MIAMI — Cuban bloggers like Yoani Sanchez and young exiles who reach out to their counterparts on the island are part of a covert U.S. campaign to undermine the Castro government, according to a secret Cuban video leaked to an Internet site.
The video also alleges that Washington launched a secret effort in 2008 to create 10 Wi-Fi "hot spots" around Havana, using illegal satellite telephones to connect up to 250 computers to the Internet independent of Cuban government controls.
President George W. Bush's administration did consider setting up the Wi-Fi spots, but never did, according to a former administration official with direct knowledge of the United States' Cuba democracy programs.
The video underscores the Cuban government's concerns over the power of the Internet to challenge its monopoly on information — and the ability of some Cubans to leak highly sensitive materials to Web sites abroad.
The video indicates it is a recording of a June 2010 lecture held behind closed doors on the dangers of the Internet. It is delivered by an unidentified expert on the Web to an audience in military uniforms, most likely Armed Forces and Interior Ministry officers.
Wearing civilian clothes, the lecturer declared that in 2008 the U.S. government had launched a covert campaign to use Internet technologies to boost "subversion" against Havana. The former administration official said the campaign was designed only to "get Cubans hooked into the the 21st century" of Internet communications.
The campaign had four strategies, he said. But the lecturer said he would talk about only two because there were ongoing "operational jobs" related to the other two—using Cuban intelligence terminology for secret operations.
One of the strategies, he claimed, was the Wi-Fi idea involving 10 satellite phones smuggled into Cuba to allow independent Internet access for up to 25 computers each, connected through Wi-Fi equipment from up to one mile away.
Cuba's government controls all telecommunications, but the satellite phones—difficult to detect because they are as small as laptop computers and don't require rooftop antennas, the lecturer noted—would give the 250 computers independent access to the Internet.
Trusted dissidents and bloggers were each to receive one satellite phone, one notebook laptop, one video camera and five Internet-capable cell phones, whose monthly bills would be paid abroad, to establish each of the 10 Wi-Fi points, according to the lecturer.
Also to be recruited would be "cacharreros," computer-savvy young people who could repair the equipment and resolve whatever technical problems arose, he said.
The lecturer also noted the satellite-phone program was run by the International Republican Institute, a Washington-based nonprofit that receives U.S. government funding to conduct pro-democracy programs around the world. An IRI spokesperson said there was no truth to the claim about the satellite phones.
The Bush administration official said it was surprising the video was leaked on the Internet. It was posted earlier this week on a video-sharing site by a person identified only as Black Coral, and Thursday on Penultimos Dias, a Spain-based blog on Cuban affairs.
But the lecturer "strung together a lot of stuff in a way that maybe wasn't as coherent (in Washington) as the video presented," the official added, asking for anonymity because he was not authorized to speak on the administration's Cuba democracy programs.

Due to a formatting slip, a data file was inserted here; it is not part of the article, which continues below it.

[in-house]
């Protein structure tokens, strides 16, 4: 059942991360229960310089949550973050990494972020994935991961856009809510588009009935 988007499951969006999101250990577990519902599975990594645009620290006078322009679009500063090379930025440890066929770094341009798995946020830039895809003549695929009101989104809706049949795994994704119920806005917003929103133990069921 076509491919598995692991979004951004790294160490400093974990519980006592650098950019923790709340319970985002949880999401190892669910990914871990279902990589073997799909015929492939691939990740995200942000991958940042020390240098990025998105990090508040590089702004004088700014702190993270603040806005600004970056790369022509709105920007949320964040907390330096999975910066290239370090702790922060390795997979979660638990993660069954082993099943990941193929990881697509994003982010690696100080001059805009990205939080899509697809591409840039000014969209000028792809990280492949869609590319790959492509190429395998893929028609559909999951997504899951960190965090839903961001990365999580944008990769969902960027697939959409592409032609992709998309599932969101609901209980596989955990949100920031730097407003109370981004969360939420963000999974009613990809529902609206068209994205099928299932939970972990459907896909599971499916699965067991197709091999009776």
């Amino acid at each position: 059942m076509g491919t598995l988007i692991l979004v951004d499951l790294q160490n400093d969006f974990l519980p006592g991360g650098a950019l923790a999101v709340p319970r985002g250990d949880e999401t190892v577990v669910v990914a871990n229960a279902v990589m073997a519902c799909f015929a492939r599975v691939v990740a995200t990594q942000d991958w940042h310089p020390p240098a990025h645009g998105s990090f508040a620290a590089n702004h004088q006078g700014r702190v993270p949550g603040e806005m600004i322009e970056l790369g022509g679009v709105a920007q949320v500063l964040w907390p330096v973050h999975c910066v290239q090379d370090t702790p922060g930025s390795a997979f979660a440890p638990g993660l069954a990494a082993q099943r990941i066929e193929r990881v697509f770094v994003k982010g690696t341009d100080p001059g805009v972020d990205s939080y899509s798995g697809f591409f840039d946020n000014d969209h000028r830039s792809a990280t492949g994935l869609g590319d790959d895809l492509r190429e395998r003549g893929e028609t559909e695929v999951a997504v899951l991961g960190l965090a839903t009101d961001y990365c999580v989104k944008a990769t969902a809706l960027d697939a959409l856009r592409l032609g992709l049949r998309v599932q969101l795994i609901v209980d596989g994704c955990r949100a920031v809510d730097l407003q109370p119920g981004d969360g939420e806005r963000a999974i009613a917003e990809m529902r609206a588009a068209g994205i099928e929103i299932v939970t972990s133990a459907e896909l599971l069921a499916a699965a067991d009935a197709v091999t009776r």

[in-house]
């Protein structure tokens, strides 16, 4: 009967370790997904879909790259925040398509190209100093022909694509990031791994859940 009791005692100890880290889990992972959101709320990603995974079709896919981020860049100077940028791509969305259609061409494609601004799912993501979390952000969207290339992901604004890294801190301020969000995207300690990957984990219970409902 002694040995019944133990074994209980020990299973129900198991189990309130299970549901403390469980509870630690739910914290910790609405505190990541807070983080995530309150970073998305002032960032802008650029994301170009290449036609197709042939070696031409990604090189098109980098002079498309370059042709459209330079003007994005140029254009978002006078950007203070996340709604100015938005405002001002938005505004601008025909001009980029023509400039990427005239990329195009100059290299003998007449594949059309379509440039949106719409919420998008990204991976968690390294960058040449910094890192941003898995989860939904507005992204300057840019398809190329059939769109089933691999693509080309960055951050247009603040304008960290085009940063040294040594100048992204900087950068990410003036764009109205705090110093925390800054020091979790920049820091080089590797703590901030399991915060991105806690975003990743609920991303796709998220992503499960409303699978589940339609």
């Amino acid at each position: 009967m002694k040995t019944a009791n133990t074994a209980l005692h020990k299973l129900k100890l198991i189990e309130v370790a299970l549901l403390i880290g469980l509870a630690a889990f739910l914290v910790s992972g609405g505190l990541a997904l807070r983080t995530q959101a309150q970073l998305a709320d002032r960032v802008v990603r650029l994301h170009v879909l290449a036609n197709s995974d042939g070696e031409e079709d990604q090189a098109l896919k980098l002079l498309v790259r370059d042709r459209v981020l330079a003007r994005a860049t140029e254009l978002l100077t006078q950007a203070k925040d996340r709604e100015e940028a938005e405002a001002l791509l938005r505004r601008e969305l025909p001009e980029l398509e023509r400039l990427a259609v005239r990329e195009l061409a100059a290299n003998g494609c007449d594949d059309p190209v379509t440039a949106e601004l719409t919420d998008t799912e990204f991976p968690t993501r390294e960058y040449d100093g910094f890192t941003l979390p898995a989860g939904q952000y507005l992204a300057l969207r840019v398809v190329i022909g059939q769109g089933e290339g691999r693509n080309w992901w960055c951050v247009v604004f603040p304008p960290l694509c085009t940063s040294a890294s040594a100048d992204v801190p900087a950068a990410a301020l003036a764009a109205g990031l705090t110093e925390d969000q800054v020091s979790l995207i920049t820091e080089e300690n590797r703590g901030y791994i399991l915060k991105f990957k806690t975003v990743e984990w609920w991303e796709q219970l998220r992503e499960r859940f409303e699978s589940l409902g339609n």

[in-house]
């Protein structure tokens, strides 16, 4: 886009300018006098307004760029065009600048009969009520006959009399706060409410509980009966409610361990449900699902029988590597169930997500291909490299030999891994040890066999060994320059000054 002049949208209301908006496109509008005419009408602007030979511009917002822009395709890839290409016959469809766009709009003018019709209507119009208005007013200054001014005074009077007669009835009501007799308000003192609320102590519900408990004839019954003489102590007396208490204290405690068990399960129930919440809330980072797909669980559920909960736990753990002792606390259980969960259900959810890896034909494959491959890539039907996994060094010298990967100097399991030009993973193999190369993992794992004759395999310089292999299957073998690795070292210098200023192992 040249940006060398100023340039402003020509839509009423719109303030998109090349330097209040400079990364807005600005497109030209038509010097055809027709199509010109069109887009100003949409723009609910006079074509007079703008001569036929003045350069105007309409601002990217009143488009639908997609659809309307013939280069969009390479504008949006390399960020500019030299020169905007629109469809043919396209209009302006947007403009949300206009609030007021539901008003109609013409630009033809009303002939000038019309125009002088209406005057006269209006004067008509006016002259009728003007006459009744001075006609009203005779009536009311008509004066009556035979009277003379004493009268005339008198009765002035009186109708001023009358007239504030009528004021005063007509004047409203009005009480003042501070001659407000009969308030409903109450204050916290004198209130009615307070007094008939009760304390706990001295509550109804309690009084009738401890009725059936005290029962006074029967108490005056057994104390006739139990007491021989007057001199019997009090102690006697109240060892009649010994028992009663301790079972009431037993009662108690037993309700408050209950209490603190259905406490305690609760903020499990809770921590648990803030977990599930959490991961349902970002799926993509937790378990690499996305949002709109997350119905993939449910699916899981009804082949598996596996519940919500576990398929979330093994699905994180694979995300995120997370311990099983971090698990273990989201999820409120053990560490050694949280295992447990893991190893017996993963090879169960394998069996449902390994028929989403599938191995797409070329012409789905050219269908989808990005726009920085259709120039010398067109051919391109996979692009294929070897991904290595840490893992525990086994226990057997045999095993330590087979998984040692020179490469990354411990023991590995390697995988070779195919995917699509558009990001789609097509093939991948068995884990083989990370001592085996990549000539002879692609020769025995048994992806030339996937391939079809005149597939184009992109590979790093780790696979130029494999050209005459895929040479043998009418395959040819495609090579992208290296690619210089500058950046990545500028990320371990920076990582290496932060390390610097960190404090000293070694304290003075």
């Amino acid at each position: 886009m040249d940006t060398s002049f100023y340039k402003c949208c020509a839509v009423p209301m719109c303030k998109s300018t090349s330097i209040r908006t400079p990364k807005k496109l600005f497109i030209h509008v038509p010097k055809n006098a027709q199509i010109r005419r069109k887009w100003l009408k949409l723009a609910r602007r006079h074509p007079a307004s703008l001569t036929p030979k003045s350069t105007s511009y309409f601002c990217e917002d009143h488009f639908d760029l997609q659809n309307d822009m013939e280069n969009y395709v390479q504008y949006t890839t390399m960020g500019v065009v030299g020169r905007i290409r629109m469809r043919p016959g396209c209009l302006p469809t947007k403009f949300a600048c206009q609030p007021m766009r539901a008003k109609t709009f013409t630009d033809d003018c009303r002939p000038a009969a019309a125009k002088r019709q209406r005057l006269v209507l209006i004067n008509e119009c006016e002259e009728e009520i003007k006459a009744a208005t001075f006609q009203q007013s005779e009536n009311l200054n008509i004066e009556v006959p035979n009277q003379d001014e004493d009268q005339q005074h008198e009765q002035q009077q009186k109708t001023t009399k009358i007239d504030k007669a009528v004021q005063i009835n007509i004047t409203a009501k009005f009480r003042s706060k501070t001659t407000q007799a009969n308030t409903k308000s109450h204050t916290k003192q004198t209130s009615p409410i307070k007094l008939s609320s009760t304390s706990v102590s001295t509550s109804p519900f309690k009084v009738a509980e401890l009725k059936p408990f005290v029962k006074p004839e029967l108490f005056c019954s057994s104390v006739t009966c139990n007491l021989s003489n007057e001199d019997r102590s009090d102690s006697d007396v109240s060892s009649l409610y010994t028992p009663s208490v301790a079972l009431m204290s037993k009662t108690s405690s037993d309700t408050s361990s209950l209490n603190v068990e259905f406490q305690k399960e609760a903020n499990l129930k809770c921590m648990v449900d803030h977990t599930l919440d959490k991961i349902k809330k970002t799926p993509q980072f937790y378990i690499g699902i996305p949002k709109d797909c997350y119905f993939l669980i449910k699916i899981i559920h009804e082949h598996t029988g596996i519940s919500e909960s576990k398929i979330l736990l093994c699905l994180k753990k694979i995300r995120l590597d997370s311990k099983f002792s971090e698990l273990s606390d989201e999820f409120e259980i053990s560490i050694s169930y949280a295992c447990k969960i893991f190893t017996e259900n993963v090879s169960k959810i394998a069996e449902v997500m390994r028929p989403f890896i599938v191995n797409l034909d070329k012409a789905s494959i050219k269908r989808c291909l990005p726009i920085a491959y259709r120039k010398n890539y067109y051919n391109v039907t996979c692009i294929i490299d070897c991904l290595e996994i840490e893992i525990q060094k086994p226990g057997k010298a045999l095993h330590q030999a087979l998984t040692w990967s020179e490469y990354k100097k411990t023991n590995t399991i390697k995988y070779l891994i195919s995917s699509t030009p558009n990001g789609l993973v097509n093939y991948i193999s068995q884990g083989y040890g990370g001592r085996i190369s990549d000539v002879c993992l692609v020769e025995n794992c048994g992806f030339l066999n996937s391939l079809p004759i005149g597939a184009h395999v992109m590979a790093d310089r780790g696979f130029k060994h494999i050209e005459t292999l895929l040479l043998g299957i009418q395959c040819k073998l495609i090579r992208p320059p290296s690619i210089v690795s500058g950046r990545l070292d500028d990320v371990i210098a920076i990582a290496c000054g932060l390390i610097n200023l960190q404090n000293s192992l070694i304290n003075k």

The second Washington strategy the lecturer said he could talk about was an effort to support independent bloggers and Internet social networks to indirectly undermine the Cuban government. "The Internet is a field of battle," he declared.
While older dissidents such as Elizardo Sanchez and Martha Beatriz Roque are well-known in Cuba "as enemies" and could try to stage a protest in a Havana park, he said, for younger people "the protest is on the Internet."
He singled out Yoani Sanchez, alleging that U.S. government support "changed her from nothing to the most important journalist in the world" and won her international awards that carried cash prizes. The lecturer referred to this as "money laundering."
"We now have a department to work against the bloggers," the lecturer noted, referring to a special section created within the Interior Ministry, which is in charge of Cuba's domestic security.
Also dangerous are social networks such as Facebook, said the lecturer, mentioning as an example a foreign website that has a page for alumni in Cuba or in exile of Havana's Lenin High School, which is reserved for the children of Cuba's top leaders.
Iran's "Green Revolution" and the Ukraine's "Orange Revolution," he argued, were both "created" when social networks summoned people to street protests, then spread news of the protests.
New exile organizations, unlike older groups such as the Cuban American National Foundation and Alpha 66, can present themselves as moderate yet also pose risks for the Cuban government, according to the lecturer.
One example he used is Raices de Esperanza, or Roots of Hope, a group of U.S. university-based youths who have been trying to establish "youth to youth" contacts with their counterparts in Cuba.
Yoani Sanchez, in a blog posted Friday, wrote that the lecturer "apparently does not understand the affinities and ties that sites like Facebook and Twitter can create.
"He treats them as something fabricated and does not recognize that individuals get together and—Horror! — jump over the ideological barriers on their own. In this infinite (cyber) space that bothers them so much, we are jumping over all the walls and limitations that they put on us in the real Cuba."